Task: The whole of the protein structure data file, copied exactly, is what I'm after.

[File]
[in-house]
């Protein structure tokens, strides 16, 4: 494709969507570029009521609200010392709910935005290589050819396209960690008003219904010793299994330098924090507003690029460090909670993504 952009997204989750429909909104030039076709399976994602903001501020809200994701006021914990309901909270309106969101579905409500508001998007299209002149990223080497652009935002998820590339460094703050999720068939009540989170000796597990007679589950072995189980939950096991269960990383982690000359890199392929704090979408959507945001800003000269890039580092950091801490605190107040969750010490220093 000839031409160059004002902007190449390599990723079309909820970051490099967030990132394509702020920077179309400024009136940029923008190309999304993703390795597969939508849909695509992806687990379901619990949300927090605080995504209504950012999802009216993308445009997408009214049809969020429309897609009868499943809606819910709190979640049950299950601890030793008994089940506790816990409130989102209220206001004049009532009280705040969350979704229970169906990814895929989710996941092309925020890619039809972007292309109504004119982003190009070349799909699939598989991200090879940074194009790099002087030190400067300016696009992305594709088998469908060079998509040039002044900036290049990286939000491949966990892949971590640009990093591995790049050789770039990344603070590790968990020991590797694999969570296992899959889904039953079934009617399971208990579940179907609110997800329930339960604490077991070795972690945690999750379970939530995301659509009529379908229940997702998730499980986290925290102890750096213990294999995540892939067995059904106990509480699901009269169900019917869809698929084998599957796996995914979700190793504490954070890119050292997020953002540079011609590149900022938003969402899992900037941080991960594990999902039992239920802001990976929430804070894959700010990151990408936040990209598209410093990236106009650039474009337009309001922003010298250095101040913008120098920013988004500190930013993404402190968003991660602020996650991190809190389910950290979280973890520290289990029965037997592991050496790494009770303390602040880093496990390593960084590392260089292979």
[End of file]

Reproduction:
[in-house]
């Protein structure tokens, strides 16, 4: 494709969507570029009521609200010392709910935005290589050819396209960690008003219904010793299994330098924090507003690029460090909670993504 952009997204989750429909909104030039076709399976994602903001501020809200994701006021914990309901909270309106969101579905409500508001998007299209002149990223080497652009935002998820590339460094703050999720068939009540989170000796597990007679589950072995189980939950096991269960990383982690000359890199392929704090979408959507945001800003000269890039580092950091801490605190107040969750010490220093 000839031409160059004002902007190449390599990723079309909820970051490099967030990132394509702020920077179309400024009136940029923008190309999304993703390795597969939508849909695509992806687990379901619990949300927090605080995504209504950012999802009216993308445009997408009214049809969020429309897609009868499943809606819910709190979640049950299950601890030793008994089940506790816990409130989102209220206001004049009532009280705040969350979704229970169906990814895929989710996941092309925020890619039809972007292309109504004119982003190009070349799909699939598989991200090879940074194009790099002087030190400067300016696009992305594709088998469908060079998509040039002044900036290049990286939000491949966990892949971590640009990093591995790049050789770039990344603070590790968990020991590797694999969570296992899959889904039953079934009617399971208990579940179907609110997800329930339960604490077991070795972690945690999750379970939530995301659509009529379908229940997702998730499980986290925290102890750096213990294999995540892939067995059904106990509480699901009269169900019917869809698929084998599957796996995914979700190793504490954070890119050292997020953002540079011609590149900022938003969402899992900037941080991960594990999902039992239920802001990976929430804070894959700010990151990408936040990209598209410093990236106009650039474009337009309001922003010298250095101040913008120098920013988004500190930013993404402190968003991660602020996650991190809190389910950290979280973890520290289990029965037997592991050496790494009770303390602040880093496990390593960084590392260089292979």